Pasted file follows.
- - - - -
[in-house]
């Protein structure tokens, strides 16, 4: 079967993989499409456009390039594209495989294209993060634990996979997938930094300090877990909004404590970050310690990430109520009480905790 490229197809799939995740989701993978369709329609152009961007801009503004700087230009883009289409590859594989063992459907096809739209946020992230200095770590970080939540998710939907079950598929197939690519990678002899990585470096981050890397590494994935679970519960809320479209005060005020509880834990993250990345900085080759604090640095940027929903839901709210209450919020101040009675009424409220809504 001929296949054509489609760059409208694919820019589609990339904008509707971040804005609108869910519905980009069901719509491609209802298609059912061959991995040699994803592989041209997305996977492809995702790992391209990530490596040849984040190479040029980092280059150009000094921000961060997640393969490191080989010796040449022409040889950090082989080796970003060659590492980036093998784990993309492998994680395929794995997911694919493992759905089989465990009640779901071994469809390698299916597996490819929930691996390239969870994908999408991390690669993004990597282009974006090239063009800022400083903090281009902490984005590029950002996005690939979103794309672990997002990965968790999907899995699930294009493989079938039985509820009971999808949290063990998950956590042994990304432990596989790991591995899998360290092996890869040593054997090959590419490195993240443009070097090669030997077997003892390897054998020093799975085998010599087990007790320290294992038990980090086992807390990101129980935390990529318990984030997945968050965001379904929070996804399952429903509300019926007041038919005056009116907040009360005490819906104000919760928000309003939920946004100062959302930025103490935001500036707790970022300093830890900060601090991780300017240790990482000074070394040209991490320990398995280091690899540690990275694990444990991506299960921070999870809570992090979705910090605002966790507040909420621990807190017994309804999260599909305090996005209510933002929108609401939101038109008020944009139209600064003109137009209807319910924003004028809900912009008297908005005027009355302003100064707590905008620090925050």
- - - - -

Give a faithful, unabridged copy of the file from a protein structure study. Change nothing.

[in-house]
């Protein structure tokens, strides 16, 4: 079967993989499409456009390039594209495989294209993060634990996979997938930094300090877990909004404590970050310690990430109520009480905790 490229197809799939995740989701993978369709329609152009961007801009503004700087230009883009289409590859594989063992459907096809739209946020992230200095770590970080939540998710939907079950598929197939690519990678002899990585470096981050890397590494994935679970519960809320479209005060005020509880834990993250990345900085080759604090640095940027929903839901709210209450919020101040009675009424409220809504 001929296949054509489609760059409208694919820019589609990339904008509707971040804005609108869910519905980009069901719509491609209802298609059912061959991995040699994803592989041209997305996977492809995702790992391209990530490596040849984040190479040029980092280059150009000094921000961060997640393969490191080989010796040449022409040889950090082989080796970003060659590492980036093998784990993309492998994680395929794995997911694919493992759905089989465990009640779901071994469809390698299916597996490819929930691996390239969870994908999408991390690669993004990597282009974006090239063009800022400083903090281009902490984005590029950002996005690939979103794309672990997002990965968790999907899995699930294009493989079938039985509820009971999808949290063990998950956590042994990304432990596989790991591995899998360290092996890869040593054997090959590419490195993240443009070097090669030997077997003892390897054998020093799975085998010599087990007790320290294992038990980090086992807390990101129980935390990529318990984030997945968050965001379904929070996804399952429903509300019926007041038919005056009116907040009360005490819906104000919760928000309003939920946004100062959302930025103490935001500036707790970022300093830890900060601090991780300017240790990482000074070394040209991490320990398995280091690899540690990275694990444990991506299960921070999870809570992090979705910090605002966790507040909420621990807190017994309804999260599909305090996005209510933002929108609401939101038109008020944009139209600064003109137009209807319910924003004028809900912009008297908005005027009355302003100064707590905008620090925050």